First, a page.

by Prasad Ganti
I am a proud Indian American and enthusiastic and proud of both American and Indian space programs.
India launched a mission to Mars a few months back. The orbiter called “Mangalyaan” (Mars craft) is enroute to Mars now. A few years back, India sent an orbiter to the moon called “Chandrayaan” (Moon craft). The moon mission yielded a very high quality digital elevation map of the moon, and a global mapping of elemental abundance and mineral concentrations from spectroscopic studies. It even attracted international payloads from US and Europe in this remote sensing mission.
The Indian space program has come a long way in the last 50 years or so since its humble beginnings. Much of it did not make headlines as the cold war era space race was on. Back then, space was the prerogative of only the superpowers and the advanced nations. It all started after India got independence from Britain in 1947.
Dr. Vikram Sarabhai was the father of Indian space program. He was a very inspirational leader. The aim of the program was to achieve self-reliance in this critical technology and take the benefits to the common man, which was important because valuable resources were being expended by a developing country towards what was considered to be esoteric program akin to a rich nation’s adventure. India’s space program started in the early 1960s with the scientific objectives of exploring the earth’s atmosphere and ionosphere and studying astrophysical objects using rockets. Universities were involved right from the beginning of the program.
The program started off with building and launching sounding rockets for probing the near-earth environment including the upper regions of the atmosphere. They can carry scientific payload, but cannot impart the velocity needed to orbit the payload. A launch vehicle’s final stage provides the necessary velocity to put a payload into orbit.
Then the program moved to building of satellites and launching them on other countries’ launch vehicles. Satellites were used for communication and remote sensing. The first communication satellite was named “Aryabhata” and launched in 1975, named for an ancient Indian mathematician. Remote sensing was based on imaging. It is said, although never officially confirmed, that the images from these satellites were used to track Bin Laden to the Tora Bora mountains.
Next in the evolutionary stage was the development of launch vehicles. SLV3 (Space Launch Vehicle 3) was the first one to launch lighter payloads. Then it moved to ASLV (Augmented Space Launch Vehicle) before settling on PSLV (Polar Space Launch Vehicle) as the workhorse for launching different payloads to near-earth orbits. SRE1 (Satellite Recovery Experiment) brought back an orbiting space capsule to the earth demonstrating re-entry capabilities. There were failures along the way, as is the case with any space program.
Next in the series is the GSLV (Geostationary Space Launch Vehicles). There were early failures so it is still a work in progress. It is a three stage rocket with first stage powered by solid fuel, second by liquid fuel, and the third stage by a cryogenic engine. Fearing India might use cryogenic engines in its missile program, the US tried to discourage other nations like Russia from selling them to India. Politics apart, India has developed its own cryogenic engine. GSLV can place larger satellites and spacecrafts (up to 5000 lbs) into the Geosynchronous Transfer Orbit because of the higher thrust generated by the cryogenic engines,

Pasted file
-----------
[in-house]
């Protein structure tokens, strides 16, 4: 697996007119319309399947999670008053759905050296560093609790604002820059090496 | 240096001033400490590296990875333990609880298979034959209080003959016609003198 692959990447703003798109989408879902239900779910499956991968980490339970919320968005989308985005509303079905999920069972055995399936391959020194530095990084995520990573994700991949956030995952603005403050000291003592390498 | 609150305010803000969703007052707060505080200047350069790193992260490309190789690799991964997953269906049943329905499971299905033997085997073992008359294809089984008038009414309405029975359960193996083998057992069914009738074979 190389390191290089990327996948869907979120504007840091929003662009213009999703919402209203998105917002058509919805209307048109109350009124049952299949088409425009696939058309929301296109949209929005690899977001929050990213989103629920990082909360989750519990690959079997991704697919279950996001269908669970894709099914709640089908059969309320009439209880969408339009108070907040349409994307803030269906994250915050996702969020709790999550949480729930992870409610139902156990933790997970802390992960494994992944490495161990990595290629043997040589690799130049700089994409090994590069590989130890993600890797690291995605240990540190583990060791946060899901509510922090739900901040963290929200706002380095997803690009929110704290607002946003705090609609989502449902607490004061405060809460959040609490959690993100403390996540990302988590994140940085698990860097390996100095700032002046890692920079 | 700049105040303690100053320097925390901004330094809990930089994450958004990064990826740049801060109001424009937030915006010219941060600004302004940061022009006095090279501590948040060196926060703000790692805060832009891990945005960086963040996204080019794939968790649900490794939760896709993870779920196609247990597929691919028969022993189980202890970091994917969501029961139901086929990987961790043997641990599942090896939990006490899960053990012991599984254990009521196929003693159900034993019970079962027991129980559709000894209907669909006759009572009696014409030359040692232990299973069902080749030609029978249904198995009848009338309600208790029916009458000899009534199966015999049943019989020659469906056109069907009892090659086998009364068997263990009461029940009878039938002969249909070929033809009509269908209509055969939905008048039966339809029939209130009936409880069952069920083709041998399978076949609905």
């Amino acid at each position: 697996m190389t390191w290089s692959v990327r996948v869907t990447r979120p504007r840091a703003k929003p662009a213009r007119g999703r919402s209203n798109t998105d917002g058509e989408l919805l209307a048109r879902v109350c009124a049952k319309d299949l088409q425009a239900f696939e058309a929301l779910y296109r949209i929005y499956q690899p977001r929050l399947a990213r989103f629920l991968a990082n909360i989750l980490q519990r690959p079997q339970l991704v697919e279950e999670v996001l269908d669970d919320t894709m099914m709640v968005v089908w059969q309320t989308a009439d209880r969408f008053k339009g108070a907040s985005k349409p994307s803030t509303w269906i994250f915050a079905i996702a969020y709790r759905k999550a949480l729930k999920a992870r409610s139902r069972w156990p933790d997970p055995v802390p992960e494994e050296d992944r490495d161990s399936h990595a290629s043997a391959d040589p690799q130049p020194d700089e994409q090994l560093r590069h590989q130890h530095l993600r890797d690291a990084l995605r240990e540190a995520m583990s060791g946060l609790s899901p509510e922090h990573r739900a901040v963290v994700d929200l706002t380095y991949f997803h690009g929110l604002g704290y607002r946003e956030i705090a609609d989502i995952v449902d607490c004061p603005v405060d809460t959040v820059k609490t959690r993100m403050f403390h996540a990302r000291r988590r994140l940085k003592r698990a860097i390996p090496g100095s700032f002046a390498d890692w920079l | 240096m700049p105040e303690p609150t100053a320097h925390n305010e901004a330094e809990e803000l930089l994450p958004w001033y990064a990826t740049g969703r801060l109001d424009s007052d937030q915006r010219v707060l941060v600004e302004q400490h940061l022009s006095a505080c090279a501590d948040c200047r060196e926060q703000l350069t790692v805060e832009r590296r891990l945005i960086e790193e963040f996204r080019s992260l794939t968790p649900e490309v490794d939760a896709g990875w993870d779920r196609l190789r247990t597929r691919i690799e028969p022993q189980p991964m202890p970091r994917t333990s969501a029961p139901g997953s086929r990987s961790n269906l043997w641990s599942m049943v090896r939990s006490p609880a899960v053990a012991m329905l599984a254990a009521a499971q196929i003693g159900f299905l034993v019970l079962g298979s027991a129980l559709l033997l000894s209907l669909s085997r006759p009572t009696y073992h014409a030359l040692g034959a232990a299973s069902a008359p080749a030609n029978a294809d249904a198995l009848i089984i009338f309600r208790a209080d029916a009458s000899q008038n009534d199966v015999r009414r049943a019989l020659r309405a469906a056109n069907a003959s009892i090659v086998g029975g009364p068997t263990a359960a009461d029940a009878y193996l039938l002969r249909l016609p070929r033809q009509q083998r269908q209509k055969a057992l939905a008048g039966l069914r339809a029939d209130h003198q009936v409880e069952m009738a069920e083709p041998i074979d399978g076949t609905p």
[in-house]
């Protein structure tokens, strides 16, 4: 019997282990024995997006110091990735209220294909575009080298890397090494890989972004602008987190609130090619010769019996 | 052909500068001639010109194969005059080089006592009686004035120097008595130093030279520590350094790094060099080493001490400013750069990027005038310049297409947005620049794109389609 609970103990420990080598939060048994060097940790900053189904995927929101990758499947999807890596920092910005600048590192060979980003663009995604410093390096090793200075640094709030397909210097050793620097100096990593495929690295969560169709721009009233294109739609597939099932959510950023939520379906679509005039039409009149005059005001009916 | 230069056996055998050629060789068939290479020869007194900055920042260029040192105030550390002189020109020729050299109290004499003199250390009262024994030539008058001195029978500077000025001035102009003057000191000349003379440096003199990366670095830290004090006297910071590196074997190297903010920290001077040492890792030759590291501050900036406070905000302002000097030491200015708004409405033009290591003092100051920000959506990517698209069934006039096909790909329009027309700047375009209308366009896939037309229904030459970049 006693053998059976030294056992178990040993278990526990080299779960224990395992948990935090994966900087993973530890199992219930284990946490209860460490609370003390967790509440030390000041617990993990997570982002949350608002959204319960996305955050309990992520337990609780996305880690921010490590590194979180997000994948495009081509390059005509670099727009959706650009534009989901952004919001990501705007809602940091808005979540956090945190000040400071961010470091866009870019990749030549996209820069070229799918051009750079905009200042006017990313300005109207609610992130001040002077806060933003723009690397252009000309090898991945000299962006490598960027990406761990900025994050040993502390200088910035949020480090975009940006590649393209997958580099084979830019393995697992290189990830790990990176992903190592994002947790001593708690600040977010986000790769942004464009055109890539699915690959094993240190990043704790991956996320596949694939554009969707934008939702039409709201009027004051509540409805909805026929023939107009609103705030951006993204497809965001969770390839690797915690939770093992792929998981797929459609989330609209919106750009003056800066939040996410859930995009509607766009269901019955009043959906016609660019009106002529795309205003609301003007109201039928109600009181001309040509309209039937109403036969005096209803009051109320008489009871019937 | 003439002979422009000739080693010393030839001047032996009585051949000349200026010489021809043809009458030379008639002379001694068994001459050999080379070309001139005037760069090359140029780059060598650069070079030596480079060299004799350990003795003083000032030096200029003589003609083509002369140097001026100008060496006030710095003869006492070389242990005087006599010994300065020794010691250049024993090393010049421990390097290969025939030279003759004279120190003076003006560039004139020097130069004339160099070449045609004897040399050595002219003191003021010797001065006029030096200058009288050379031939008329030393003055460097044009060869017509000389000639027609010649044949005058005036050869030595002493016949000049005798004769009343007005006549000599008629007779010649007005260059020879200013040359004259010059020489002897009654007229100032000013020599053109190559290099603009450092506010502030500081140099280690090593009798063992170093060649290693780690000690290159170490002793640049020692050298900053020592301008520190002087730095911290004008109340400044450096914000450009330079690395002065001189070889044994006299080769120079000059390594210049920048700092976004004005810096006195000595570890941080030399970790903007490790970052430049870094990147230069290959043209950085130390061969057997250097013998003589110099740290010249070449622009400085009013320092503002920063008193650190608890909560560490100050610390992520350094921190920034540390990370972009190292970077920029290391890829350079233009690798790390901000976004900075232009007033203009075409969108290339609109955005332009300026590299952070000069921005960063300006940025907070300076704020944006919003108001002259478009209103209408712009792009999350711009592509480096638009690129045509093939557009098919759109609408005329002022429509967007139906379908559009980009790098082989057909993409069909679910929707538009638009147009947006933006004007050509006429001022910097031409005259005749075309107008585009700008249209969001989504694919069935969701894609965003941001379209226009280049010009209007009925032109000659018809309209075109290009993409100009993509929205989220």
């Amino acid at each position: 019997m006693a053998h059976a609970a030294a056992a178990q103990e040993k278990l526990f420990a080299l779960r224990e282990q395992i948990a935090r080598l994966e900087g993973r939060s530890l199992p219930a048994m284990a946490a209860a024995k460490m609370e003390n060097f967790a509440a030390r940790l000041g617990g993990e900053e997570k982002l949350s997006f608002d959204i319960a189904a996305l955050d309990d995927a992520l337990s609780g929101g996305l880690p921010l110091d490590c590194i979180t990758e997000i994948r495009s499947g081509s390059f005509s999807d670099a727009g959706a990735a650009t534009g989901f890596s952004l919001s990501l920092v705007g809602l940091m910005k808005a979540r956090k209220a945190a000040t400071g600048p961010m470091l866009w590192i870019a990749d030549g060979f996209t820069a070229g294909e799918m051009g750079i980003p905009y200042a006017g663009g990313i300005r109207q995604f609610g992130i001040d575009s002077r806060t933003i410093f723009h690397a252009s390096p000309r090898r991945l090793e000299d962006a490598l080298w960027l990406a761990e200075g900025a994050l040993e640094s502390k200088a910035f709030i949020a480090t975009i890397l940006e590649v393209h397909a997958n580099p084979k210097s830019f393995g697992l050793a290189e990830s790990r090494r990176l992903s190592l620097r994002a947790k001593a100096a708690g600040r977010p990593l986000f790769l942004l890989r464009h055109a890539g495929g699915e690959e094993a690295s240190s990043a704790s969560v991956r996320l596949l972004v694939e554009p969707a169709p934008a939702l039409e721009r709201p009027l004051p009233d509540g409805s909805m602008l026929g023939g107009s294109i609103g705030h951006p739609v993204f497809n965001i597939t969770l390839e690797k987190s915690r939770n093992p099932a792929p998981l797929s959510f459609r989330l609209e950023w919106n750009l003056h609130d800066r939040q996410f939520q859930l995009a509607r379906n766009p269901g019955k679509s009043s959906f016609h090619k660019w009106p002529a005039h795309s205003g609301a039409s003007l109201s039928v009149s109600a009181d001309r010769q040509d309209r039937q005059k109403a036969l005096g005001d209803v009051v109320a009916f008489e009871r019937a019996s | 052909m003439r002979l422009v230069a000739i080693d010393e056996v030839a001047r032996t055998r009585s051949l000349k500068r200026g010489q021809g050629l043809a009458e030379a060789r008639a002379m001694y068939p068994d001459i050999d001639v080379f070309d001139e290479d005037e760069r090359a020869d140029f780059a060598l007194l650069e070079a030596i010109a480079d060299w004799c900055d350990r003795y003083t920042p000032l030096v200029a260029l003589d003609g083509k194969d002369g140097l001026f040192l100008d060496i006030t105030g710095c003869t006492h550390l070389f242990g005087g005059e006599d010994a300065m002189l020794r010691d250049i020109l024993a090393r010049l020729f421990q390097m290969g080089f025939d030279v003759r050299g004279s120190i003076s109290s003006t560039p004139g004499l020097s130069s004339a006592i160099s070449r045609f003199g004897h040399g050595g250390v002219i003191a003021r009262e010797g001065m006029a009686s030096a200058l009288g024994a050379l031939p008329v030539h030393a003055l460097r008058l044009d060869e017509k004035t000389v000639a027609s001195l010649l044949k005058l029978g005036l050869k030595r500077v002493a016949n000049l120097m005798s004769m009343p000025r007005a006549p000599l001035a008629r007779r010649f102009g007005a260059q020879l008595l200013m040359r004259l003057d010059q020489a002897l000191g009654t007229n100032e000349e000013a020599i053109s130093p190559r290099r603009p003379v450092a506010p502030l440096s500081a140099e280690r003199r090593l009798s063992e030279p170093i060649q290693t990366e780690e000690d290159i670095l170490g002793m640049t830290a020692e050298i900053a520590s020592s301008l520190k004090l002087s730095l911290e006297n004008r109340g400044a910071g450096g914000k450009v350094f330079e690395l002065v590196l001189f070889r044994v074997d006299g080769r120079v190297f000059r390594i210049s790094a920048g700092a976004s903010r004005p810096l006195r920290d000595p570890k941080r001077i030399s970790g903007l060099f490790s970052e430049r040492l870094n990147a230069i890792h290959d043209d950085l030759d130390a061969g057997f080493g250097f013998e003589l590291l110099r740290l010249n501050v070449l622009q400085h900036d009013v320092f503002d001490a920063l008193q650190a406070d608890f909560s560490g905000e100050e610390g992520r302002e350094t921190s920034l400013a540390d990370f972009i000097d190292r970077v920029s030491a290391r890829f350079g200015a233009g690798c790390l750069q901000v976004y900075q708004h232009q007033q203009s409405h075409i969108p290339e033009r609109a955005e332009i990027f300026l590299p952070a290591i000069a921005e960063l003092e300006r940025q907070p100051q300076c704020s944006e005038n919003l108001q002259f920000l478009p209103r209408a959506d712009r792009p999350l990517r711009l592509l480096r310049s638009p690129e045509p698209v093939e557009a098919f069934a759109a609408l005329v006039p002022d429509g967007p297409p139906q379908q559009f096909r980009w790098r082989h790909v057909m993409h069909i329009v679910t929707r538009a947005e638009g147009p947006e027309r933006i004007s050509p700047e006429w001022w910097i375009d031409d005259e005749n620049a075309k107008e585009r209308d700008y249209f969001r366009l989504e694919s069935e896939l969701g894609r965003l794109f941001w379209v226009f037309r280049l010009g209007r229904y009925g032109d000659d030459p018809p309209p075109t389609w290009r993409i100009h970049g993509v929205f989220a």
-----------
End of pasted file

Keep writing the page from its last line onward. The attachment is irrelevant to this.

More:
India’s rockets are launched from Sriharikota in South India. It is the equivalent of the Kennedy Space Center in Florida. Located on the east coast of Bay of Bengal, the space center is named for Satish Dhawan, an ex Chief of the Indian Space Research Organization (ISRO), the Indian equivalent of NASA. ISRO will construct a second vehicle assembly building at the second launch pad at Satish Dhawan Space Center this year, which would increase its launching capacity to 10-12 launches per year.
India’s space program has been a good commercial venture so far. Launching satellites for other countries and selling data from its remote sensing satellites generates revenue. Given India’s low costs, the space business is a good money earner for the country. Of what use is India’s space program for the Indian masses? Last year, a fearsome cyclone struck the east coast of India (hundreds of miles north of Sriharikota). Timely information by the satellite-based early warning system helped in mass evacuations and prevented of thousands of deaths. A logistics exercise by an otherwise listless Indian bureaucracy came in for much praise.
Why go to Moon and Mars? Madhavan Nair, an ex-Chief of ISRO commented “Twenty years from now when space travel is likely to become mundane like airline travel today; we don’t want to be buying travel tickets on other people’s space vehicles”!
Incidentally, a crater on the dark side of the Moon is named for Dr. Sarabhai. Also, India was the first country with whom the US shared samples of moon rocks that Apollo 11 returned to Earth.